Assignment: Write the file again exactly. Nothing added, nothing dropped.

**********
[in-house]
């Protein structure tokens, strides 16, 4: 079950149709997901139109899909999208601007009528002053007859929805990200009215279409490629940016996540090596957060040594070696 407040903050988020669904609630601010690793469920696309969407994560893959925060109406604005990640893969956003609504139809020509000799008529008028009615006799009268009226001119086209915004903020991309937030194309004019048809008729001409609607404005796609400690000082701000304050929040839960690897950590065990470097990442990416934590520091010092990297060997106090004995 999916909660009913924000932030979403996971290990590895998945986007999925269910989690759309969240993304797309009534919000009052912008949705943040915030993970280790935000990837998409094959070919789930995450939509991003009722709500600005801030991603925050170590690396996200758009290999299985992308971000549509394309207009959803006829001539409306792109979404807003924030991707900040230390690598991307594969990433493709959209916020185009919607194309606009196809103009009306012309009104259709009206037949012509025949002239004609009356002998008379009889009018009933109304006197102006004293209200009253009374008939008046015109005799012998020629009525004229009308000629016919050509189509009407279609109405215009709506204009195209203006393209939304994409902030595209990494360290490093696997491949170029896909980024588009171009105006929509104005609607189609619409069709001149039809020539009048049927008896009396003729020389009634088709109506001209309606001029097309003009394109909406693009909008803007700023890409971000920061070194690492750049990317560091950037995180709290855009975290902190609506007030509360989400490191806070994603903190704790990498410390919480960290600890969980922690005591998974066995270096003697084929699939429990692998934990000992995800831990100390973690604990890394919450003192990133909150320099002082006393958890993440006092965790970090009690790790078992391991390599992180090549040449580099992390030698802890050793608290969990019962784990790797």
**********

[in-house]
């Protein structure tokens, strides 16, 4: 079950149709997901139109899909999208601007009528002053007859929805990200009215279409490629940016996540090596957060040594070696 407040903050988020669904609630601010690793469920696309969407994560893959925060109406604005990640893969956003609504139809020509000799008529008028009615006799009268009226001119086209915004903020991309937030194309004019048809008729001409609607404005796609400690000082701000304050929040839960690897950590065990470097990442990416934590520091010092990297060997106090004995 999916909660009913924000932030979403996971290990590895998945986007999925269910989690759309969240993304797309009534919000009052912008949705943040915030993970280790935000990837998409094959070919789930995450939509991003009722709500600005801030991603925050170590690396996200758009290999299985992308971000549509394309207009959803006829001539409306792109979404807003924030991707900040230390690598991307594969990433493709959209916020185009919607194309606009196809103009009306012309009104259709009206037949012509025949002239004609009356002998008379009889009018009933109304006197102006004293209200009253009374008939008046015109005799012998020629009525004229009308000629016919050509189509009407279609109405215009709506204009195209203006393209939304994409902030595209990494360290490093696997491949170029896909980024588009171009105006929509104005609607189609619409069709001149039809020539009048049927008896009396003729020389009634088709109506001209309606001029097309003009394109909406693009909008803007700023890409971000920061070194690492750049990317560091950037995180709290855009975290902190609506007030509360989400490191806070994603903190704790990498410390919480960290600890969980922690005591998974066995270096003697084929699939429990692998934990000992995800831990100390973690604990890394919450003192990133909150320099002082006393958890993440006092965790970090009690790790078992391991390599992180090549040449580099992390030698802890050793608290969990019962784990790797």